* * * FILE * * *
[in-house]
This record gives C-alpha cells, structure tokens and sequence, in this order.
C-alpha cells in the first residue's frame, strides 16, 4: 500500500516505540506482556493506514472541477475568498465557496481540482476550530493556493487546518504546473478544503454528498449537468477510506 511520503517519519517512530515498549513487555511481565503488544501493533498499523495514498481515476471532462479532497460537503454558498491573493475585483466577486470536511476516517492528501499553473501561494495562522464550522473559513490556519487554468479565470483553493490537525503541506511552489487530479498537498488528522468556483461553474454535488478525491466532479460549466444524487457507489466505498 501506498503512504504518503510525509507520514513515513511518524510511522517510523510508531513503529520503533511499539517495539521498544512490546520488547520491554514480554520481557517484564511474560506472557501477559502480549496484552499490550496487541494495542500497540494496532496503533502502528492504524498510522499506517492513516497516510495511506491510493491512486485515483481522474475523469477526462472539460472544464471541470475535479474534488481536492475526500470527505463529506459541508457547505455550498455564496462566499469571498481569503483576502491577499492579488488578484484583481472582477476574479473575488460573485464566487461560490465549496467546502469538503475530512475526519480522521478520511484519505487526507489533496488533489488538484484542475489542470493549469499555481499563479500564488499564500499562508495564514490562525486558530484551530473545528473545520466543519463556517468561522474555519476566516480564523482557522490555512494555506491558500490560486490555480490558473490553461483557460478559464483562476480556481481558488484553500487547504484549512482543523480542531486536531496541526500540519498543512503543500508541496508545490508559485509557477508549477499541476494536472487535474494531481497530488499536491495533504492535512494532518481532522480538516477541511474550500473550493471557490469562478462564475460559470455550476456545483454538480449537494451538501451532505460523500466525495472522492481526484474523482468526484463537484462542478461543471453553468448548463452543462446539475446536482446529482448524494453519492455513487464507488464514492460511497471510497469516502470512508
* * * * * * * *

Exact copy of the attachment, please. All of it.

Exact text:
[in-house]
This record gives C-alpha cells, structure tokens and sequence, in this order.
C-alpha cells in the first residue's frame, strides 16, 4: 500500500516505540506482556493506514472541477475568498465557496481540482476550530493556493487546518504546473478544503454528498449537468477510506 511520503517519519517512530515498549513487555511481565503488544501493533498499523495514498481515476471532462479532497460537503454558498491573493475585483466577486470536511476516517492528501499553473501561494495562522464550522473559513490556519487554468479565470483553493490537525503541506511552489487530479498537498488528522468556483461553474454535488478525491466532479460549466444524487457507489466505498 501506498503512504504518503510525509507520514513515513511518524510511522517510523510508531513503529520503533511499539517495539521498544512490546520488547520491554514480554520481557517484564511474560506472557501477559502480549496484552499490550496487541494495542500497540494496532496503533502502528492504524498510522499506517492513516497516510495511506491510493491512486485515483481522474475523469477526462472539460472544464471541470475535479474534488481536492475526500470527505463529506459541508457547505455550498455564496462566499469571498481569503483576502491577499492579488488578484484583481472582477476574479473575488460573485464566487461560490465549496467546502469538503475530512475526519480522521478520511484519505487526507489533496488533489488538484484542475489542470493549469499555481499563479500564488499564500499562508495564514490562525486558530484551530473545528473545520466543519463556517468561522474555519476566516480564523482557522490555512494555506491558500490560486490555480490558473490553461483557460478559464483562476480556481481558488484553500487547504484549512482543523480542531486536531496541526500540519498543512503543500508541496508545490508559485509557477508549477499541476494536472487535474494531481497530488499536491495533504492535512494532518481532522480538516477541511474550500473550493471557490469562478462564475460559470455550476456545483454538480449537494451538501451532505460523500466525495472522492481526484474523482468526484463537484462542478461543471453553468448548463452543462446539475446536482446529482448524494453519492455513487464507488464514492460511497471510497469516502470512508